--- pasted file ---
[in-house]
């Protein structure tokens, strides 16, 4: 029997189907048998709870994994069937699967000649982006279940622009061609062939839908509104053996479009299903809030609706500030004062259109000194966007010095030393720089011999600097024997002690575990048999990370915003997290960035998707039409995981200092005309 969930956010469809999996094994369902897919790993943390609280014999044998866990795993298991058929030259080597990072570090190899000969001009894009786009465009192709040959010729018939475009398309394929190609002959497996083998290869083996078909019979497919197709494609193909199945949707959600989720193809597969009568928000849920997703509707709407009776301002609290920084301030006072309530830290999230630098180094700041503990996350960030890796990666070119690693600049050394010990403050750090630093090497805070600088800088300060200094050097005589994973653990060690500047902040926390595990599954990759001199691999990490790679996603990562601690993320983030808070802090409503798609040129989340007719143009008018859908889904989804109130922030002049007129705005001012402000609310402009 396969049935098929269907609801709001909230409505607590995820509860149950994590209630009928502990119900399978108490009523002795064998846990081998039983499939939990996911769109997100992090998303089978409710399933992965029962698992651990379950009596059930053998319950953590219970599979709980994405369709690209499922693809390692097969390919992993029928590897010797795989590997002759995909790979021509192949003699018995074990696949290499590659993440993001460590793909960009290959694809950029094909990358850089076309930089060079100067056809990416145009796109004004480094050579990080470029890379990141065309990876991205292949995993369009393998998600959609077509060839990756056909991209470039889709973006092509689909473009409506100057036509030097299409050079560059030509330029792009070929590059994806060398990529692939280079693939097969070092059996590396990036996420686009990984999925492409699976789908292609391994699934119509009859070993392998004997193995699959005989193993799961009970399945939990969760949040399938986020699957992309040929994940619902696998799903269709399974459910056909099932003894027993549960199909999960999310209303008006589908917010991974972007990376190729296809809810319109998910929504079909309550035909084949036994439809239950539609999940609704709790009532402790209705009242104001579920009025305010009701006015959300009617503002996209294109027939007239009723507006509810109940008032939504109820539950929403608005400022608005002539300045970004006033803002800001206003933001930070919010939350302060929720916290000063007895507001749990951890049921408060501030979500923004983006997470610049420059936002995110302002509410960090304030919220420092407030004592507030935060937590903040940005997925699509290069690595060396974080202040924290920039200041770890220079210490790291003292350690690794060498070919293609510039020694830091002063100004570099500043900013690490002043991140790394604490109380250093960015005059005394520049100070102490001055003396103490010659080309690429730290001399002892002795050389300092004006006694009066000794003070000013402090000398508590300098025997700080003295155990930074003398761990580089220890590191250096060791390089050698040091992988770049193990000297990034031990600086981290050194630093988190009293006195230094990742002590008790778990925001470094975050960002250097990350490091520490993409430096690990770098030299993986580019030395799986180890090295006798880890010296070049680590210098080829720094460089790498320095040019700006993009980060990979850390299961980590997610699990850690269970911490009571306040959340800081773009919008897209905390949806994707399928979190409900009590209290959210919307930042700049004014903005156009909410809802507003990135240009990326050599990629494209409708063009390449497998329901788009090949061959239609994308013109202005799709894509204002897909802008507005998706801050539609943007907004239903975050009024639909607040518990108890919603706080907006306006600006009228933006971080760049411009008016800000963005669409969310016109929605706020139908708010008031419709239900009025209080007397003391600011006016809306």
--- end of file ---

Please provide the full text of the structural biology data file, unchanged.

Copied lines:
[in-house]
């Protein structure tokens, strides 16, 4: 029997189907048998709870994994069937699967000649982006279940622009061609062939839908509104053996479009299903809030609706500030004062259109000194966007010095030393720089011999600097024997002690575990048999990370915003997290960035998707039409995981200092005309 969930956010469809999996094994369902897919790993943390609280014999044998866990795993298991058929030259080597990072570090190899000969001009894009786009465009192709040959010729018939475009398309394929190609002959497996083998290869083996078909019979497919197709494609193909199945949707959600989720193809597969009568928000849920997703509707709407009776301002609290920084301030006072309530830290999230630098180094700041503990996350960030890796990666070119690693600049050394010990403050750090630093090497805070600088800088300060200094050097005589994973653990060690500047902040926390595990599954990759001199691999990490790679996603990562601690993320983030808070802090409503798609040129989340007719143009008018859908889904989804109130922030002049007129705005001012402000609310402009 396969049935098929269907609801709001909230409505607590995820509860149950994590209630009928502990119900399978108490009523002795064998846990081998039983499939939990996911769109997100992090998303089978409710399933992965029962698992651990379950009596059930053998319950953590219970599979709980994405369709690209499922693809390692097969390919992993029928590897010797795989590997002759995909790979021509192949003699018995074990696949290499590659993440993001460590793909960009290959694809950029094909990358850089076309930089060079100067056809990416145009796109004004480094050579990080470029890379990141065309990876991205292949995993369009393998998600959609077509060839990756056909991209470039889709973006092509689909473009409506100057036509030097299409050079560059030509330029792009070929590059994806060398990529692939280079693939097969070092059996590396990036996420686009990984999925492409699976789908292609391994699934119509009859070993392998004997193995699959005989193993799961009970399945939990969760949040399938986020699957992309040929994940619902696998799903269709399974459910056909099932003894027993549960199909999960999310209303008006589908917010991974972007990376190729296809809810319109998910929504079909309550035909084949036994439809239950539609999940609704709790009532402790209705009242104001579920009025305010009701006015959300009617503002996209294109027939007239009723507006509810109940008032939504109820539950929403608005400022608005002539300045970004006033803002800001206003933001930070919010939350302060929720916290000063007895507001749990951890049921408060501030979500923004983006997470610049420059936002995110302002509410960090304030919220420092407030004592507030935060937590903040940005997925699509290069690595060396974080202040924290920039200041770890220079210490790291003292350690690794060498070919293609510039020694830091002063100004570099500043900013690490002043991140790394604490109380250093960015005059005394520049100070102490001055003396103490010659080309690429730290001399002892002795050389300092004006006694009066000794003070000013402090000398508590300098025997700080003295155990930074003398761990580089220890590191250096060791390089050698040091992988770049193990000297990034031990600086981290050194630093988190009293006195230094990742002590008790778990925001470094975050960002250097990350490091520490993409430096690990770098030299993986580019030395799986180890090295006798880890010296070049680590210098080829720094460089790498320095040019700006993009980060990979850390299961980590997610699990850690269970911490009571306040959340800081773009919008897209905390949806994707399928979190409900009590209290959210919307930042700049004014903005156009909410809802507003990135240009990326050599990629494209409708063009390449497998329901788009090949061959239609994308013109202005799709894509204002897909802008507005998706801050539609943007907004239903975050009024639909607040518990108890919603706080907006306006600006009228933006971080760049411009008016800000963005669409969310016109929605706020139908708010008031419709239900009025209080007397003391600011006016809306």